United States

Election impact on tax policy

3 things to know about tax reform in 2017

INSIGHT ARTICLE  | 

1.       Expect tax reform to be a high priority in 2017

With Republicans controlling both houses of Congress and the White House, the likelihood that tax reform will be a high priority in 2017 is virtually assured. Both President-elect Trump and the House Republicans have put out fairly detailed blueprints of how they would like to reform the nation’s tax laws. Although there are differences, their proposals are more alike than they are different. Even though the Senate Republicans have not put out a proposal of their own, there is widespread support for tax reform in the Senate as well. The clear belief on the part of President-elect Trump and the House Republicans, in particular, is that tax reform is critical if the economy is to grow at a faster rate than it has in recent years, so expect to see action, probably significant action, early next year.

2.      Individual tax reform will focus on lower rates but expect to lose some deductions and credits

President-elect Trump and the House Republicans have identical proposals when it comes to individual tax rates: 12 percent, 25 percent and 33 percent. Under both proposals, one price for the lower rates would be the loss of certain itemized deductions and credits. President-elect Trump has proposed a $200,000 cap on itemized deductions for married couples and the House Republicans have proposed only allowing deductions for charitable contributions and mortgage interest expense. One way or another, expect itemized deductions as well as certain other tax benefits to be pared back in exchange for lower tax rates.

With respect to capital gains, President-elect Trump would eliminate the 3.8 percent tax on net investment income while the House Republicans would not only do that but would reduce capital gains rates to 6 percent, 12.5 percent and 16.5 percent. Both would repeal the alternative minimum tax. Finally, with respect to the estate tax, President-elect Trump and the House Republicans would eliminate the estate tax but, interestingly, President-elect Trump would tax the value of appreciated property above $10 million in an estate at death, which would be a substantial change from current law.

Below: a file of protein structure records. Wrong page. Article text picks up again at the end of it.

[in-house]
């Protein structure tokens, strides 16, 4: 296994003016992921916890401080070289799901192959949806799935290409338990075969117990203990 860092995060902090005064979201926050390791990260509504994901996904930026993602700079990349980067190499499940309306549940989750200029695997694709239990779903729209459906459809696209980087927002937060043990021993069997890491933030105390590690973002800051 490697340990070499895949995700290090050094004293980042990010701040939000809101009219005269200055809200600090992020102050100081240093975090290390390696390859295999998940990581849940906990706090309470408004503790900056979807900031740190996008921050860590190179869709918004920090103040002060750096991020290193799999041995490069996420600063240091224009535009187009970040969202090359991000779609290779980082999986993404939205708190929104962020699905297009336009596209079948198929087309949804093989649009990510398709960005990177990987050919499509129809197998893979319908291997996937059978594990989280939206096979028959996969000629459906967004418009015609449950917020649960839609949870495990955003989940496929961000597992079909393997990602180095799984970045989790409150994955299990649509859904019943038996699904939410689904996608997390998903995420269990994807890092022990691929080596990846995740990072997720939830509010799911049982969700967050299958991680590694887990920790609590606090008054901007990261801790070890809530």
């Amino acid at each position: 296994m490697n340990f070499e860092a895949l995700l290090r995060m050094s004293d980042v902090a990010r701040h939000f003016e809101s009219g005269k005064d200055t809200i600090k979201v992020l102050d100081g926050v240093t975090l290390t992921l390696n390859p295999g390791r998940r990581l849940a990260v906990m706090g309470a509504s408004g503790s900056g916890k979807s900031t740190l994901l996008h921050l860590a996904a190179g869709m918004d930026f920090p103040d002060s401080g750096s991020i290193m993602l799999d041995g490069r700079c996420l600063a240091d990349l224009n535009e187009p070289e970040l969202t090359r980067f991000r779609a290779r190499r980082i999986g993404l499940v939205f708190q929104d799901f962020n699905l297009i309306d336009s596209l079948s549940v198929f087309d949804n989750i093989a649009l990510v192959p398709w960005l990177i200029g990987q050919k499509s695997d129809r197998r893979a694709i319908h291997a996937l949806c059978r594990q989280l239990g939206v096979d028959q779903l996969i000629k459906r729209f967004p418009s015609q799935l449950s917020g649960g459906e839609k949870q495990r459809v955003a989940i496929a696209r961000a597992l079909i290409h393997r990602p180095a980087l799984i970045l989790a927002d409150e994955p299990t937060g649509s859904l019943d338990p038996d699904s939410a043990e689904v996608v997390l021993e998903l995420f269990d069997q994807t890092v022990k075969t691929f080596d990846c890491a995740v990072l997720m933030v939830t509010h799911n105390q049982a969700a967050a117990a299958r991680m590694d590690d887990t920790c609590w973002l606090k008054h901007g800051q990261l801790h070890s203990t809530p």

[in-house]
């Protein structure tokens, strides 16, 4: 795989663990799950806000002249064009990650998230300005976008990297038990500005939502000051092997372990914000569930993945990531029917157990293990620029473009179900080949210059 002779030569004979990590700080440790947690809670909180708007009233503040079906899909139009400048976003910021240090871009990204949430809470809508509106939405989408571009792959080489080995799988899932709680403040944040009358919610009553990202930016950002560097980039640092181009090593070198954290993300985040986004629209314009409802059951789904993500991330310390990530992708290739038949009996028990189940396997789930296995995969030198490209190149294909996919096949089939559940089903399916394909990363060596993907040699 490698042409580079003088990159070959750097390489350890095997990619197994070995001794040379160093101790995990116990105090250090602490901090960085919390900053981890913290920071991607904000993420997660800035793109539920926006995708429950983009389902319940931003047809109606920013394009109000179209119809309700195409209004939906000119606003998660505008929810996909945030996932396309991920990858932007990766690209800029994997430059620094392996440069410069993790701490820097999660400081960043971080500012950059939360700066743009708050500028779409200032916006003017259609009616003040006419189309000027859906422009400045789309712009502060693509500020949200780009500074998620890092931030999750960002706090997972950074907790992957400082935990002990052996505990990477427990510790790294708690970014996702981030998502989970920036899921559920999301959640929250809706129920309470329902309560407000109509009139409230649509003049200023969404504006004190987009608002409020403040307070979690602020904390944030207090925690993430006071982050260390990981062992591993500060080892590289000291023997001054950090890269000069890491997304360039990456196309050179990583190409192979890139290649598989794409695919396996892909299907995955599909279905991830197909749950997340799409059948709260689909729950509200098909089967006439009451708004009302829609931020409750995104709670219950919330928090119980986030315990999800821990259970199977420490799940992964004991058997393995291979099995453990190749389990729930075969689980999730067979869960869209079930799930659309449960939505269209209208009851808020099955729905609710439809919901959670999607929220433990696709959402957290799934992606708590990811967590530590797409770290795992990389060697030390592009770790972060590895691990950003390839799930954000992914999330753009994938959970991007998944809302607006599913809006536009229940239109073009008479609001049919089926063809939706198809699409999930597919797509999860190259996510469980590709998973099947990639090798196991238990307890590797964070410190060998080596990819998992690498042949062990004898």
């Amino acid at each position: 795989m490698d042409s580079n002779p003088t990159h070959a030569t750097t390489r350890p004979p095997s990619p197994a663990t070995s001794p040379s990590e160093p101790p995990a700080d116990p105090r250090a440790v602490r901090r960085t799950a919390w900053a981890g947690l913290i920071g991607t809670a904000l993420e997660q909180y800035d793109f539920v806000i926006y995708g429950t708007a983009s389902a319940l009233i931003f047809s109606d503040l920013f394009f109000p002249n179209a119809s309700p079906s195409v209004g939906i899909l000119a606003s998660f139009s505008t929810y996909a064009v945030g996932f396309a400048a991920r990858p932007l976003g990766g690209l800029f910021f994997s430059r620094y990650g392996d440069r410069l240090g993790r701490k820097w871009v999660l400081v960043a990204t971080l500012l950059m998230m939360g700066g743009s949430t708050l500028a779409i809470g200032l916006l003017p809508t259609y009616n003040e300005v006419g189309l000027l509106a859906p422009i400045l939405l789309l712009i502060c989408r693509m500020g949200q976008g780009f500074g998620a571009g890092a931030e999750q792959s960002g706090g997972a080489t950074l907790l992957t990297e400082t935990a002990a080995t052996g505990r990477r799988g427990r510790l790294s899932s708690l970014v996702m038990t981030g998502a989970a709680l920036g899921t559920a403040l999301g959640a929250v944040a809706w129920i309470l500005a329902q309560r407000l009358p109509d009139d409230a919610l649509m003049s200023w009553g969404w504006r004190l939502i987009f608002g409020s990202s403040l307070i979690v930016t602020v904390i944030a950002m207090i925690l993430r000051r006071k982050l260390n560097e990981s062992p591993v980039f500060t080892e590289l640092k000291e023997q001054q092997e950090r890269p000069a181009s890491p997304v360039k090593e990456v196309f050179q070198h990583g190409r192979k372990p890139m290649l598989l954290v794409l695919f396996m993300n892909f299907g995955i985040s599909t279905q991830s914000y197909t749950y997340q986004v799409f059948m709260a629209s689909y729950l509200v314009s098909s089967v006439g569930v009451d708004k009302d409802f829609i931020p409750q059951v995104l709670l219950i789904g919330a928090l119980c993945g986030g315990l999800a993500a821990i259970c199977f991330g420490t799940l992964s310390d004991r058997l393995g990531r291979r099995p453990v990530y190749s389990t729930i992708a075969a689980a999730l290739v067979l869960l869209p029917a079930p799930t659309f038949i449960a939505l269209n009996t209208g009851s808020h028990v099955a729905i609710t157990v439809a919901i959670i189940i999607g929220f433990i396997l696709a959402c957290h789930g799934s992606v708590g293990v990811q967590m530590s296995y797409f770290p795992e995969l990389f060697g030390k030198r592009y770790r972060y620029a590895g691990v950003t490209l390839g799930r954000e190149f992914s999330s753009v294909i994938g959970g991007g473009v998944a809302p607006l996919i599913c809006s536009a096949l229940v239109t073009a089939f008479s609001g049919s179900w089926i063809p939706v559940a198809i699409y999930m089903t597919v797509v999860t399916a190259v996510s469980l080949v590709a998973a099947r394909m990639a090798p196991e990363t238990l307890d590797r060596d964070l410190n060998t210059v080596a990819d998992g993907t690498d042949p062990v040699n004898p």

3.      Business tax reform will focus on rates, depreciation and international taxes

President-elect Trump and the House Republicans also have very similar proposals for business tax reform. The House Republicans have set forth a comprehensive business tax proposal that would

  • Reduce the rate of tax for corporations (20 percent) and pass-through entities (25 percent)
  • Allow for full and immediate expensing of capital purchases
  • Eliminate interest expense deductions for most businesses
  • Completely reform the way in which foreign earnings of US businesses are taxed  

President-elect Trump’s proposals are similar but differ from the House Republicans with respect to the rate of tax for corporations (15 percent) and pass-through entities (15 percent) and how he would implement full and immediate expensing for capital purchases. The biggest area of disagreement, however, is with respect to the taxation of foreign earnings of U.S. global multi-nationals. Trump would retain the current system of taxing the worldwide earnings of a U.S. multi-national and would eliminate deferral of taxation on foreign earnings. The House Republican proposal is just the opposite which would be to exempt foreign earnings permanently from U.S. taxation.

The future

Both President-elect Trump and the House Republicans believe that tax reform is essential if the U.S. economy is to increase its rate of growth. Expect tax reform to be a central focus of the new Congress and new Administration in early 2017.  


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